If you’ve ever made chocolate truffles, marmalade or quiche you’ll know that feeling of a simultaneously sinking heart and quickening pulse – as The Truth is revealed to you. Once you’ve read the list of ingredients (usually including butter, sugar, or cream – or all three if you’re lucky) it’s no wonder these foods tastes so good. Like Eve eating the apple of knowledge, the postlapsarian slide into realisation is sweet, but irreversible.
Tonight I made brioche – which it turns out it mostly flour and butter: 340g butter to 500g of flour. That’s pretty much a 2:3 ratio – which is a lot of butter. (I love butter: read this.)
I was driven to make this satanic incarnation of butter after eating some shop-bought brioche. In my usual mixture of ego and curiosity, I looked at the ingredients and thought – I could make these! I did the same with Jaffa Cakes. And macaron… and now I find myself in the same post-cooking haze at ll o’clock at night, wondering why I bothered! There are three proving stages. We aren’t going to eat these bad boys until THE DAY AFTER TOMORROW!!
The basic recipe involves mixing fresh yeast into warm milk, then whisking that with some eggs into a mound of flour. This creates possibly the stickiest substance known to man: if superglue where to have a culinary equivalent, this is it. I tried to mix the dough in my food processor, but when the smell of burning rubber overtook the scent of fresh yeast, I thought better of it. The sticky dough had somehow managed to get down the central shaft of the mixer and was winding its way around the mechanism (I don’t think the recipe’s recommended ‘preparation time’ included cleaning this complicated mess up).
Once you’ve finished breaking your kitchen utensils, you whisk unmentionable amounts of butter with sugar, and then rub the butter into the dough. I tried to do this on the work surface, but ended up moving to a bowl as obscene quantities of greasiness was oozing even further around my kitchen than the stickiness.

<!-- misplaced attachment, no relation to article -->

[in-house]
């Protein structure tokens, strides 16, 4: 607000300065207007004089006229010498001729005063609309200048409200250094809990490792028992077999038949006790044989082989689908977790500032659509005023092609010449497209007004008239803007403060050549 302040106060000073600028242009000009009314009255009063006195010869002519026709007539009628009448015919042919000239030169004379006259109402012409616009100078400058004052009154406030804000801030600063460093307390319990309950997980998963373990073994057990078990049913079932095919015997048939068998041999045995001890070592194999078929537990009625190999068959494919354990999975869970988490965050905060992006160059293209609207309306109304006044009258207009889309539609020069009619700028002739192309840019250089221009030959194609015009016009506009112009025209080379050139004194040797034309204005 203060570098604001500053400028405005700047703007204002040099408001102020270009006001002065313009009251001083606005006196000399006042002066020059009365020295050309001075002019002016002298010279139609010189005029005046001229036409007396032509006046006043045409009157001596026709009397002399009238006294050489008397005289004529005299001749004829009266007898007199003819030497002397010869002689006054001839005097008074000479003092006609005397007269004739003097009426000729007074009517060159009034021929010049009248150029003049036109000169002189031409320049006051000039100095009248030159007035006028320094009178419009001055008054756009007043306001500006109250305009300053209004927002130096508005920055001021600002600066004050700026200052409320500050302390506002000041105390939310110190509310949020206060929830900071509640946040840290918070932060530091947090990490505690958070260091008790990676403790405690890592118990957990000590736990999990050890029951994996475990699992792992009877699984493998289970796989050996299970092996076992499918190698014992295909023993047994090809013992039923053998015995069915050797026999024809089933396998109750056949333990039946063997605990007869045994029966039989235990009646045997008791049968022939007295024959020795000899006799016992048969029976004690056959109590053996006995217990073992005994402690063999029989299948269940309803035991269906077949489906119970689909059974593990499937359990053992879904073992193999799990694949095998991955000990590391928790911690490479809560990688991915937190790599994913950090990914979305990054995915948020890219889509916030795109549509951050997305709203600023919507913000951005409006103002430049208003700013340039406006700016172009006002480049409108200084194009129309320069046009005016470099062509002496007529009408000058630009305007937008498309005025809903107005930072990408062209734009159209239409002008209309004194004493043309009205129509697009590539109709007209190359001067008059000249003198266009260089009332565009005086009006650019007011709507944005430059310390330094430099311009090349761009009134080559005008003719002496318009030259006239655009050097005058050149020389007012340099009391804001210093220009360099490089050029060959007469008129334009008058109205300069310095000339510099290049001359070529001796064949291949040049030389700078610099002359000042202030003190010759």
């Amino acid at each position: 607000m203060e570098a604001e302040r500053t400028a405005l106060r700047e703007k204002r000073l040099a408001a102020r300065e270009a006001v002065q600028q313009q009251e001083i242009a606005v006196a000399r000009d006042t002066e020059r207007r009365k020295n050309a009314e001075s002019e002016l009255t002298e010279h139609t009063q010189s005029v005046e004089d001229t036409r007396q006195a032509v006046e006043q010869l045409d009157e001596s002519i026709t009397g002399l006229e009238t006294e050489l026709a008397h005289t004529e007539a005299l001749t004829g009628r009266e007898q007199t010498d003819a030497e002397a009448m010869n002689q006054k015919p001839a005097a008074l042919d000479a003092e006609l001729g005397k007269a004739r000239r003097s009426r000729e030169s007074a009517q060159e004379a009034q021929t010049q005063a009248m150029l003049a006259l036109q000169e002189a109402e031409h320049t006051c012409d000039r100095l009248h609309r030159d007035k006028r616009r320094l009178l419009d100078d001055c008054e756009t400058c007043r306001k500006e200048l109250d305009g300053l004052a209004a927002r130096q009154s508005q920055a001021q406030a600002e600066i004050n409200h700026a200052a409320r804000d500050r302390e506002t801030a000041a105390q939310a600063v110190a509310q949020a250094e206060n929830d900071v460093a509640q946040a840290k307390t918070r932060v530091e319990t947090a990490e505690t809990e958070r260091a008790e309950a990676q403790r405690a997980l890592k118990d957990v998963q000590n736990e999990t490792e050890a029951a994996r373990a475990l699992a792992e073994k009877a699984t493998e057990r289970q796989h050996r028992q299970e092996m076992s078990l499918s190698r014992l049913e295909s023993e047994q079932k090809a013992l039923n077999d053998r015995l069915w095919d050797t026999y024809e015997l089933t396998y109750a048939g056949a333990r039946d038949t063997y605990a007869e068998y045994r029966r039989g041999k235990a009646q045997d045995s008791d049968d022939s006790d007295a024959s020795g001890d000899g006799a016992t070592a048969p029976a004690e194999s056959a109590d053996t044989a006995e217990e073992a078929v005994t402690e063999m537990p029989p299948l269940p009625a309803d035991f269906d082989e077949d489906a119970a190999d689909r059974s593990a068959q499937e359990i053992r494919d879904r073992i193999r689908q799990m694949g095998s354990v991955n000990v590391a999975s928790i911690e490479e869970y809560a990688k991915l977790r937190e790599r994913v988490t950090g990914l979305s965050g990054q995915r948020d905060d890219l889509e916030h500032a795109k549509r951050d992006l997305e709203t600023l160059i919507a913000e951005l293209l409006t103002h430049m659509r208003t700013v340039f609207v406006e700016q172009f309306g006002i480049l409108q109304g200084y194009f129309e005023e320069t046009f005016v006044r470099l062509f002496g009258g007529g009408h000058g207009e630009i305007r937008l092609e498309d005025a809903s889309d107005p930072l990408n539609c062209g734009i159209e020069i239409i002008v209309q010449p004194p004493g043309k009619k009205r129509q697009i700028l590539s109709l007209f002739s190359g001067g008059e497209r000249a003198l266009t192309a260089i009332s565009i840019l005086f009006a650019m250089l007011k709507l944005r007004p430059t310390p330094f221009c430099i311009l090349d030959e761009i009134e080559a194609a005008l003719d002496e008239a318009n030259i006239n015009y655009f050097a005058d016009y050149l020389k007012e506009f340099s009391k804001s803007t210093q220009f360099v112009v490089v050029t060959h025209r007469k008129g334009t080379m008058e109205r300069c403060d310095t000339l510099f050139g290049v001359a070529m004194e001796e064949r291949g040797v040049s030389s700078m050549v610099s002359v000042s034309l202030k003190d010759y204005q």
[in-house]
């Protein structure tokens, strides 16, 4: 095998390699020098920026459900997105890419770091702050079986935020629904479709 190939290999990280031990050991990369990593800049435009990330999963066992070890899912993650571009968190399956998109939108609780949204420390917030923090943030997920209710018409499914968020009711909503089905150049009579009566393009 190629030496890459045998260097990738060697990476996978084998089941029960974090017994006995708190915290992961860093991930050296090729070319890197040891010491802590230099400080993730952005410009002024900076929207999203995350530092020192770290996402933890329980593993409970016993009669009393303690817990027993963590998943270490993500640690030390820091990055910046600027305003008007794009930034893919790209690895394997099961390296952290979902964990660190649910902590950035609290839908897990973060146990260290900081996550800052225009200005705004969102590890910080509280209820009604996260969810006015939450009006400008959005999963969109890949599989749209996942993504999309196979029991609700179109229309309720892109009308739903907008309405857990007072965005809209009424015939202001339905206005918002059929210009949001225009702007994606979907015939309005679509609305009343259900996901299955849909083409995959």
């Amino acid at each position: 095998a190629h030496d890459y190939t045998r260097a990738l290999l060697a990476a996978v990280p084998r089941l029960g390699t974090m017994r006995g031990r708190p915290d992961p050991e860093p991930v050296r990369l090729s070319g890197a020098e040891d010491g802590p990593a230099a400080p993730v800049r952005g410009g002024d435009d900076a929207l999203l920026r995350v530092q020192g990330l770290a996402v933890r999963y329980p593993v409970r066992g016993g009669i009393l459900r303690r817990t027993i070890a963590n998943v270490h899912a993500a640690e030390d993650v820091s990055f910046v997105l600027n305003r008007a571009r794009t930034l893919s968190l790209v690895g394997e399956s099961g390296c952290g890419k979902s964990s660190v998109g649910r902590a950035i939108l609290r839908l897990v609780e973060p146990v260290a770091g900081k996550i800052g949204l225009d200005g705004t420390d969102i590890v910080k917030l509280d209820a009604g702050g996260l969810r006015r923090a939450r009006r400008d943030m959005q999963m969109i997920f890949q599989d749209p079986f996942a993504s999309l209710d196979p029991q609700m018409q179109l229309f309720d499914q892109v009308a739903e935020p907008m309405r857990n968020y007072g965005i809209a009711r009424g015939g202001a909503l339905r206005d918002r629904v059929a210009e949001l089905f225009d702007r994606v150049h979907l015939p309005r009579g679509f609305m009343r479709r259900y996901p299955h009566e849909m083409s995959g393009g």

I am struggling to find a way to describe what it feels like to rub butter into an already rich dough. It made me laugh with the excess of it; digging your hands into a bowl of butter, taking a handful, and then squishing it between your fingers as you massage it into the dough. Argh! You’re just not meant to deal with butter by the handful – it’s so wrong. I loved it!!
At this point you leave the dough to rise for eight hours. Yes: 340g of butter has the same effect on yeast as it does on your coronary arteries – it slows it right down. The butter clogs up the yeast’s raising properties, which means you have to leave the dough to prove for 8 hours, 4 and then another 2 hours. Because I was at work, I ended up leaving it overnight, knocking it back and leaving it all day, shaping it, and then leaving it over night again.
I started making the brioche on Tuesday night, and we had them for breakfast on Thursday morning.
8.15am Thursday morning: Coffee and homemade brioche… I’m in love.
I used the recipe from my Leith’s Cookery book, but here is a simpler one from the BBC. I’m going to try the quick one next time, so see if the results are the same. Let’s face it, you’ve got to be some kinda wannabe foodie to even think of making brioche in the first place: here is the most honest account of making brioche I found!